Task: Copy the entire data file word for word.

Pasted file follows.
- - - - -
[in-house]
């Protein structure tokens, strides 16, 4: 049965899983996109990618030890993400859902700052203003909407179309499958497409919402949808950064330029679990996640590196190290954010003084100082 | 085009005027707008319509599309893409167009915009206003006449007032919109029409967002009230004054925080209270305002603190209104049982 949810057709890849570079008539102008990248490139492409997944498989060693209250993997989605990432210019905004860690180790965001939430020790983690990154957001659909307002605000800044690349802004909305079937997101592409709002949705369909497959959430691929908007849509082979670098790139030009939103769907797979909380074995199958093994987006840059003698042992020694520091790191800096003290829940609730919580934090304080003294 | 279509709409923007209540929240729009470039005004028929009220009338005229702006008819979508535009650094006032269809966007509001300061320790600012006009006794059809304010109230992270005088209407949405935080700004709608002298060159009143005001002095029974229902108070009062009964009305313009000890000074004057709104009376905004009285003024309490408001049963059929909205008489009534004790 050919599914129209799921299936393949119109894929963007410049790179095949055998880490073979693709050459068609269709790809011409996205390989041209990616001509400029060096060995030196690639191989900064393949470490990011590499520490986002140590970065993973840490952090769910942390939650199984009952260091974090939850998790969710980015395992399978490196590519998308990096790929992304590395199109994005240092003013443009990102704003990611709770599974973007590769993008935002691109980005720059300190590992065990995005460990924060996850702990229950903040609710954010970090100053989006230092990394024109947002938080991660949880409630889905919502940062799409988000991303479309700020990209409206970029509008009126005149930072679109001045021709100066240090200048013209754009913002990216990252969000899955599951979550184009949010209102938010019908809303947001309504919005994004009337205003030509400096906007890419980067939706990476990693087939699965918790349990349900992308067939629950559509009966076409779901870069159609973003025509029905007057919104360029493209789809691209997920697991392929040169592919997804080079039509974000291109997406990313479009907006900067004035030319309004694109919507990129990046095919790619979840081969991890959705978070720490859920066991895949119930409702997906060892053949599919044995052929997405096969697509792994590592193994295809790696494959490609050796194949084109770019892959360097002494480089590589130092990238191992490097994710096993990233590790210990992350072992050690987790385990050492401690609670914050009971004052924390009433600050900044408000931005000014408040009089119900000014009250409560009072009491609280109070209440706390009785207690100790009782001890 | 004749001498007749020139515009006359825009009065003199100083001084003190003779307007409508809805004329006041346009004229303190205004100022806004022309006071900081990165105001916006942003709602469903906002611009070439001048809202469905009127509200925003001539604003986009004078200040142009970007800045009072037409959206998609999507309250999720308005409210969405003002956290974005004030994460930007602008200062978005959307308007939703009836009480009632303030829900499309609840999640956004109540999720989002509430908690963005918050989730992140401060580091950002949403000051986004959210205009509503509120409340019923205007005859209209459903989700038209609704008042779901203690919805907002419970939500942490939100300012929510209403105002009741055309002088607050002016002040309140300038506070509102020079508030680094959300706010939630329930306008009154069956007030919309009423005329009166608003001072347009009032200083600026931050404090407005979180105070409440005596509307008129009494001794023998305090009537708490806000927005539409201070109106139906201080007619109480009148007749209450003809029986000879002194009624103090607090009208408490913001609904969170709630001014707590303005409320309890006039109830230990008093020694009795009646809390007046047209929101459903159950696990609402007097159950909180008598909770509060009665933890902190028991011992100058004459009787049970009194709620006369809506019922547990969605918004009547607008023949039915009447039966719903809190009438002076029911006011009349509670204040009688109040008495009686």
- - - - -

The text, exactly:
[in-house]
């Protein structure tokens, strides 16, 4: 049965899983996109990618030890993400859902700052203003909407179309499958497409919402949808950064330029679990996640590196190290954010003084100082 | 085009005027707008319509599309893409167009915009206003006449007032919109029409967002009230004054925080209270305002603190209104049982 949810057709890849570079008539102008990248490139492409997944498989060693209250993997989605990432210019905004860690180790965001939430020790983690990154957001659909307002605000800044690349802004909305079937997101592409709002949705369909497959959430691929908007849509082979670098790139030009939103769907797979909380074995199958093994987006840059003698042992020694520091790191800096003290829940609730919580934090304080003294 | 279509709409923007209540929240729009470039005004028929009220009338005229702006008819979508535009650094006032269809966007509001300061320790600012006009006794059809304010109230992270005088209407949405935080700004709608002298060159009143005001002095029974229902108070009062009964009305313009000890000074004057709104009376905004009285003024309490408001049963059929909205008489009534004790 050919599914129209799921299936393949119109894929963007410049790179095949055998880490073979693709050459068609269709790809011409996205390989041209990616001509400029060096060995030196690639191989900064393949470490990011590499520490986002140590970065993973840490952090769910942390939650199984009952260091974090939850998790969710980015395992399978490196590519998308990096790929992304590395199109994005240092003013443009990102704003990611709770599974973007590769993008935002691109980005720059300190590992065990995005460990924060996850702990229950903040609710954010970090100053989006230092990394024109947002938080991660949880409630889905919502940062799409988000991303479309700020990209409206970029509008009126005149930072679109001045021709100066240090200048013209754009913002990216990252969000899955599951979550184009949010209102938010019908809303947001309504919005994004009337205003030509400096906007890419980067939706990476990693087939699965918790349990349900992308067939629950559509009966076409779901870069159609973003025509029905007057919104360029493209789809691209997920697991392929040169592919997804080079039509974000291109997406990313479009907006900067004035030319309004694109919507990129990046095919790619979840081969991890959705978070720490859920066991895949119930409702997906060892053949599919044995052929997405096969697509792994590592193994295809790696494959490609050796194949084109770019892959360097002494480089590589130092990238191992490097994710096993990233590790210990992350072992050690987790385990050492401690609670914050009971004052924390009433600050900044408000931005000014408040009089119900000014009250409560009072009491609280109070209440706390009785207690100790009782001890 | 004749001498007749020139515009006359825009009065003199100083001084003190003779307007409508809805004329006041346009004229303190205004100022806004022309006071900081990165105001916006942003709602469903906002611009070439001048809202469905009127509200925003001539604003986009004078200040142009970007800045009072037409959206998609999507309250999720308005409210969405003002956290974005004030994460930007602008200062978005959307308007939703009836009480009632303030829900499309609840999640956004109540999720989002509430908690963005918050989730992140401060580091950002949403000051986004959210205009509503509120409340019923205007005859209209459903989700038209609704008042779901203690919805907002419970939500942490939100300012929510209403105002009741055309002088607050002016002040309140300038506070509102020079508030680094959300706010939630329930306008009154069956007030919309009423005329009166608003001072347009009032200083600026931050404090407005979180105070409440005596509307008129009494001794023998305090009537708490806000927005539409201070109106139906201080007619109480009148007749209450003809029986000879002194009624103090607090009208408490913001609904969170709630001014707590303005409320309890006039109830230990008093020694009795009646809390007046047209929101459903159950696990609402007097159950909180008598909770509060009665933890902190028991011992100058004459009787049970009194709620006369809506019922547990969605918004009547607008023949039915009447039966719903809190009438002076029911006011009349509670204040009688109040008495009686």